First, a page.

BRENDAN RODGERS has told how an evening with a host of Liverpool FC legends has given him extra motivation in the “monumental challenge” of restoring the club to its former glory.
The Reds boss was a guest at this week’s Liverpool Former Players’ Association charity dinner, in the Anfield trophy room.
He felt like “an impostor” among the likes of Ron Yeats, Alan Kennedy and Phil Neal, but says he was buoyed by the support he was given after a tough start to the season.
Liverpool go into today’s home clash with Wigan in 13th place in the Premier League, and looking to break a frustrating run of three successive league draws.
“I loved every minute of that charity night,” said Rodgers.
“There were guys there like big Ron Yeats, Ronnie Whelan, Gordon Wallace, Alan Kennedy, Gary Gillespie, Jan Molby, Phil Neal, Steve McManaman, Robbie Fowler – it was just fantastic.
“I felt like an impostor but it was incredible. Listening to the stories and speaking with these guys who are true greats of the club brought me to one of the reasons why I came to the club.
“It was a wonderful night and nights like that serve as a great motivation for me.
“What’s even more inspiring is the attitude of those players I spoke to. They know the era that they were in, they understand the difficulties now and they are very supportive.
“They know the work that needs to be done here to get us anywhere near where they were at.
“I knew coming in here it was a monumental challenge but it was one I wanted to embrace.”
Rodgers says the style of football he has installed at Anfield is a nod to Liverpool’s illustrious past – a variation on the pass and move philosophy which served the club so well down the decades.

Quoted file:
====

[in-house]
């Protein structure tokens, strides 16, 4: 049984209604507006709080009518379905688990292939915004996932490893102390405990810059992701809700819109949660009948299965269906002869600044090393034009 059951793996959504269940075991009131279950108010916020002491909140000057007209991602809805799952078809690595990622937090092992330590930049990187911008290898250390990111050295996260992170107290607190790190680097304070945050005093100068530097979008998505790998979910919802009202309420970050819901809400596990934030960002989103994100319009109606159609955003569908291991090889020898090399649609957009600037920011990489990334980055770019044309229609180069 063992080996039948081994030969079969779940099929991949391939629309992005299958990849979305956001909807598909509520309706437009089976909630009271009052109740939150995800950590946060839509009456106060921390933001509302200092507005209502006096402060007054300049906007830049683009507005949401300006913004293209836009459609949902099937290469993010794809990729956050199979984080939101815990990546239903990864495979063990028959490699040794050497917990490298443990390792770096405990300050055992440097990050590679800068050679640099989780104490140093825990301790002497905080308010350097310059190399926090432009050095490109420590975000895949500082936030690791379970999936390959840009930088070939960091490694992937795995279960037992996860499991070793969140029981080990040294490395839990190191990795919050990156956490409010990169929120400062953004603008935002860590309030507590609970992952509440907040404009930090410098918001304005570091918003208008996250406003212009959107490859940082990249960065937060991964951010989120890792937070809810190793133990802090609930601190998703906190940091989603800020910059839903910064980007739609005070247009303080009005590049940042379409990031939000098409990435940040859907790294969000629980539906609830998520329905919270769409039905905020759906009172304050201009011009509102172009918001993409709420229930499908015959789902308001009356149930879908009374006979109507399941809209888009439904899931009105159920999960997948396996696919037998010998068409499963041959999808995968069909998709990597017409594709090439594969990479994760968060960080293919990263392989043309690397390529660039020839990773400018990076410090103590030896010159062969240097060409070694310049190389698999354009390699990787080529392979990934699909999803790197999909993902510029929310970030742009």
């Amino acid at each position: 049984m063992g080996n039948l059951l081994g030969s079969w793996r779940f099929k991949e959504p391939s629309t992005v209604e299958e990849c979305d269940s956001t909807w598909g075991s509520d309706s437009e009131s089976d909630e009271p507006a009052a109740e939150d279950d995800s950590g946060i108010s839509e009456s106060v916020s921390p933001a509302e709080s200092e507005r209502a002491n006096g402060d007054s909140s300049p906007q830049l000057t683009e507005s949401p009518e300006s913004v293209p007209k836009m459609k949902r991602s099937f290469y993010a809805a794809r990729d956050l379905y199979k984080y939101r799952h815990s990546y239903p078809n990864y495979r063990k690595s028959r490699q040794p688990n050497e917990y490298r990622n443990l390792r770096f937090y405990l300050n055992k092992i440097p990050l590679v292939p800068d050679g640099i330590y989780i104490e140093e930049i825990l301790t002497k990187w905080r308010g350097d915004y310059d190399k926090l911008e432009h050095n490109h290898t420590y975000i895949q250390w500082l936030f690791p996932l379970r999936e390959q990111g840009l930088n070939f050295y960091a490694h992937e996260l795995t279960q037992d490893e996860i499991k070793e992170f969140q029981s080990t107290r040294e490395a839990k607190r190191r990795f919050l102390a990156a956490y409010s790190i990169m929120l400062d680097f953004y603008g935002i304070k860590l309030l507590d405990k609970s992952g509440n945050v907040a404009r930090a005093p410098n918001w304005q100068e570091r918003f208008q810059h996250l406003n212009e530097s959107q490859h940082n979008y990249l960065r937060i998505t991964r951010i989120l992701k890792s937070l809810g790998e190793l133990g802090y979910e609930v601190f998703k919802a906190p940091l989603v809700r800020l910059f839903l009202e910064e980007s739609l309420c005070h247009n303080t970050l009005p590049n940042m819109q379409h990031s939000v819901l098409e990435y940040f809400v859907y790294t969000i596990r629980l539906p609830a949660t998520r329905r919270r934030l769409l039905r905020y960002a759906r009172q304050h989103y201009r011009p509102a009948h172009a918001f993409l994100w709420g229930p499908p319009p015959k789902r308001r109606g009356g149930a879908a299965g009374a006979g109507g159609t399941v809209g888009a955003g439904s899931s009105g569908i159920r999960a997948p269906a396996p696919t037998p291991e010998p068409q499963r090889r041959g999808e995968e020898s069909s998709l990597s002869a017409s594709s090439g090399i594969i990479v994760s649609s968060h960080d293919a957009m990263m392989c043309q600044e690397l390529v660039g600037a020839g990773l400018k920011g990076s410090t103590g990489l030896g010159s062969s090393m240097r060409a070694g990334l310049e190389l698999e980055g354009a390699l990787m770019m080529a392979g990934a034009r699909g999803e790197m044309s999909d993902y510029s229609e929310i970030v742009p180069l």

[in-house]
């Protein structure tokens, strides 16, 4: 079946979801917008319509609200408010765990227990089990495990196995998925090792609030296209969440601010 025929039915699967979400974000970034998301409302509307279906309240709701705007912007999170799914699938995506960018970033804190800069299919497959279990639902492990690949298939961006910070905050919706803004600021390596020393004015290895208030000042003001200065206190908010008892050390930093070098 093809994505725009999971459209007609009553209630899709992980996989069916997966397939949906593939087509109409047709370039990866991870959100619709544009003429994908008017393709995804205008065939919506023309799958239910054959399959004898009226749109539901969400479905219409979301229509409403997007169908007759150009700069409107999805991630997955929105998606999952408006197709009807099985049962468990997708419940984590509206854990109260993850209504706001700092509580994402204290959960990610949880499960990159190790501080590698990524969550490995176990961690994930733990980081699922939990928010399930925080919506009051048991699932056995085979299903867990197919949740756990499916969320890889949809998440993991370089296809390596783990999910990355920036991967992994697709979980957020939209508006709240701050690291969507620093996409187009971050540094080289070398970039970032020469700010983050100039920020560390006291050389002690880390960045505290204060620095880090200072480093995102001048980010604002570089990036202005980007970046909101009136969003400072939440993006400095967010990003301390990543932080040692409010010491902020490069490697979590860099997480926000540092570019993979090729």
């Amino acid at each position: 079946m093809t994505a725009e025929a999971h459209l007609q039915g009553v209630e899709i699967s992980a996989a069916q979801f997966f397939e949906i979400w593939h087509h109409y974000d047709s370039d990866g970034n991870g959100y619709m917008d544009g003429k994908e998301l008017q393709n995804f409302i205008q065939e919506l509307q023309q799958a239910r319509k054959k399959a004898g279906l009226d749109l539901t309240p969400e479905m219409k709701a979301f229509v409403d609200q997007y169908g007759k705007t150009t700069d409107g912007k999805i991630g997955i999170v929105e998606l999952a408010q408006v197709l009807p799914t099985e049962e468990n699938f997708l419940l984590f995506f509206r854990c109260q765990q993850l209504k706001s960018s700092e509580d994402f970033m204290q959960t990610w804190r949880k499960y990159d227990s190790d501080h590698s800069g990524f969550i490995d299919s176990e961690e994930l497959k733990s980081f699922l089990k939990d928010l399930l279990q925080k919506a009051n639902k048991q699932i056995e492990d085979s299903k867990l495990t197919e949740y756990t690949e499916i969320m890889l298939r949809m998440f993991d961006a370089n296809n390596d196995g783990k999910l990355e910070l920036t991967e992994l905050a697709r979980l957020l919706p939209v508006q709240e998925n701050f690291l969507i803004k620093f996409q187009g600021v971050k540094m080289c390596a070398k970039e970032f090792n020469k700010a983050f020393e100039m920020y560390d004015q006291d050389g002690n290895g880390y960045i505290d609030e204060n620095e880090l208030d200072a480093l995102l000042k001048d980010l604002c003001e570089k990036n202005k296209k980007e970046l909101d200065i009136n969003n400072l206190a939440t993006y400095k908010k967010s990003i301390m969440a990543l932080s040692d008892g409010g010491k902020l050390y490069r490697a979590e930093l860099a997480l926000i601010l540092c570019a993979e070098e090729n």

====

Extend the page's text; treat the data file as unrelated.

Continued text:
“I didn’t come in here and say I was reinventing the wheel,” he said. “I’m not that arrogant to suggest that I’m doing that. It’s not rocket science.
“I know this club has had a way of working for many years. I’ve come in and attached to me is a certain way of doing things which I’m very proud of.
“I will always fight to protect that way of working, but I’ve been brought here because of my way of work.
“This is a way of working in tune with the football club and I’ve been brought in to bring that way back to Liverpool. That’s something that will take time.
“A lot of teams in the Premier League have had stable squads for a long time, even the likes of Wigan. We are trying to form something here and the philosophy is part of that."
Wigan were beaten 2-1 at home by West Brom last week but the 3-4-3 formation favoured by Roberto Martinez has proved successful on their travels.
“They have beaten Tottenham and Southampton away this season and it’s going to be tough,” said Rodgers.
“We’ve got evidence of that from last season when they came to Anfield and won.
“I know Franco di Santo well as I worked with him when he came to Chelsea from Chile. He has improved each year. Arouna Kone is direct and fast and in those transition moments, if there is a direct pass, he can obviously affect it with his pace.”
Having started with 3-5-2 at Chelsea last weekend, Rodgers is expected to return to 4-3-3 on home soil this afternoon.
“It is a great credit to the players in terms of their flexibility,” he added. “We’ve used it a couple of times this season and at certain moments tactically it is something the players can flip to.
“In the first half last week, defensively we were solid enough but I felt it had an impact on our pressing, which we like to do from the front and it is easier to do that with three players.
“It worked reasonably well for us but didn’t give us the attacking impetus we wanted but it is something to look at in the future.”